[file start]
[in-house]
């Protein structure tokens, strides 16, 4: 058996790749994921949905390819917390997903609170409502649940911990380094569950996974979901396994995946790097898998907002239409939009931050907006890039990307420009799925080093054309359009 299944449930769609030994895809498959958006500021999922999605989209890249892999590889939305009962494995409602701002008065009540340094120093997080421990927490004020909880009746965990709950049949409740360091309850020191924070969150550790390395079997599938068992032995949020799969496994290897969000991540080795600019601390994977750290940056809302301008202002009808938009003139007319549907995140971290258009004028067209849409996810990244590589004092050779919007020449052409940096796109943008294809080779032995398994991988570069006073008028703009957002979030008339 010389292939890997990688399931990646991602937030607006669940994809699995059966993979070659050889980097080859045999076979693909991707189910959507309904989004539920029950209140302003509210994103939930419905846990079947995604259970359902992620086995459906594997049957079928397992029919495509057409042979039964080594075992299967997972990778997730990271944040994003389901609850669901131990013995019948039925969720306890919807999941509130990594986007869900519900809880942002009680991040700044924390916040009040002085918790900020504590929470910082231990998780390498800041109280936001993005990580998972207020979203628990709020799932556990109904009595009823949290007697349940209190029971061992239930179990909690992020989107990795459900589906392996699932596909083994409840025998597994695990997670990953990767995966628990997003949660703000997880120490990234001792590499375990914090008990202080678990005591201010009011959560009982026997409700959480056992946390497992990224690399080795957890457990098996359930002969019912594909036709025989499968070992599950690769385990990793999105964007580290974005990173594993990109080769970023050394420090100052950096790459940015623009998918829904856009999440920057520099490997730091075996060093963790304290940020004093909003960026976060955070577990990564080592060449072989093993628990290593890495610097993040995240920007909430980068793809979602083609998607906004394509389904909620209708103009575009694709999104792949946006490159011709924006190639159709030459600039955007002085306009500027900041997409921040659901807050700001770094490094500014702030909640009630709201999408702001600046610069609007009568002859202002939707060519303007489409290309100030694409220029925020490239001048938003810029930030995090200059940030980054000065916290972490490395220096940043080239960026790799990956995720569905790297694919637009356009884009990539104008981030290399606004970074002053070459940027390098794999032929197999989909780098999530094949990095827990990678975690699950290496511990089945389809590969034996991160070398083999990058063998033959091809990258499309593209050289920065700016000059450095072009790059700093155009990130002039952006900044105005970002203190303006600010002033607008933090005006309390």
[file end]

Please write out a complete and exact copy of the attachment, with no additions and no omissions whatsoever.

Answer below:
[in-house]
């Protein structure tokens, strides 16, 4: 058996790749994921949905390819917390997903609170409502649940911990380094569950996974979901396994995946790097898998907002239409939009931050907006890039990307420009799925080093054309359009 299944449930769609030994895809498959958006500021999922999605989209890249892999590889939305009962494995409602701002008065009540340094120093997080421990927490004020909880009746965990709950049949409740360091309850020191924070969150550790390395079997599938068992032995949020799969496994290897969000991540080795600019601390994977750290940056809302301008202002009808938009003139007319549907995140971290258009004028067209849409996810990244590589004092050779919007020449052409940096796109943008294809080779032995398994991988570069006073008028703009957002979030008339 010389292939890997990688399931990646991602937030607006669940994809699995059966993979070659050889980097080859045999076979693909991707189910959507309904989004539920029950209140302003509210994103939930419905846990079947995604259970359902992620086995459906594997049957079928397992029919495509057409042979039964080594075992299967997972990778997730990271944040994003389901609850669901131990013995019948039925969720306890919807999941509130990594986007869900519900809880942002009680991040700044924390916040009040002085918790900020504590929470910082231990998780390498800041109280936001993005990580998972207020979203628990709020799932556990109904009595009823949290007697349940209190029971061992239930179990909690992020989107990795459900589906392996699932596909083994409840025998597994695990997670990953990767995966628990997003949660703000997880120490990234001792590499375990914090008990202080678990005591201010009011959560009982026997409700959480056992946390497992990224690399080795957890457990098996359930002969019912594909036709025989499968070992599950690769385990990793999105964007580290974005990173594993990109080769970023050394420090100052950096790459940015623009998918829904856009999440920057520099490997730091075996060093963790304290940020004093909003960026976060955070577990990564080592060449072989093993628990290593890495610097993040995240920007909430980068793809979602083609998607906004394509389904909620209708103009575009694709999104792949946006490159011709924006190639159709030459600039955007002085306009500027900041997409921040659901807050700001770094490094500014702030909640009630709201999408702001600046610069609007009568002859202002939707060519303007489409290309100030694409220029925020490239001048938003810029930030995090200059940030980054000065916290972490490395220096940043080239960026790799990956995720569905790297694919637009356009884009990539104008981030290399606004970074002053070459940027390098794999032929197999989909780098999530094949990095827990990678975690699950290496511990089945389809590969034996991160070398083999990058063998033959091809990258499309593209050289920065700016000059450095072009790059700093155009990130002039952006900044105005970002203190303006600010002033607008933090005006309390």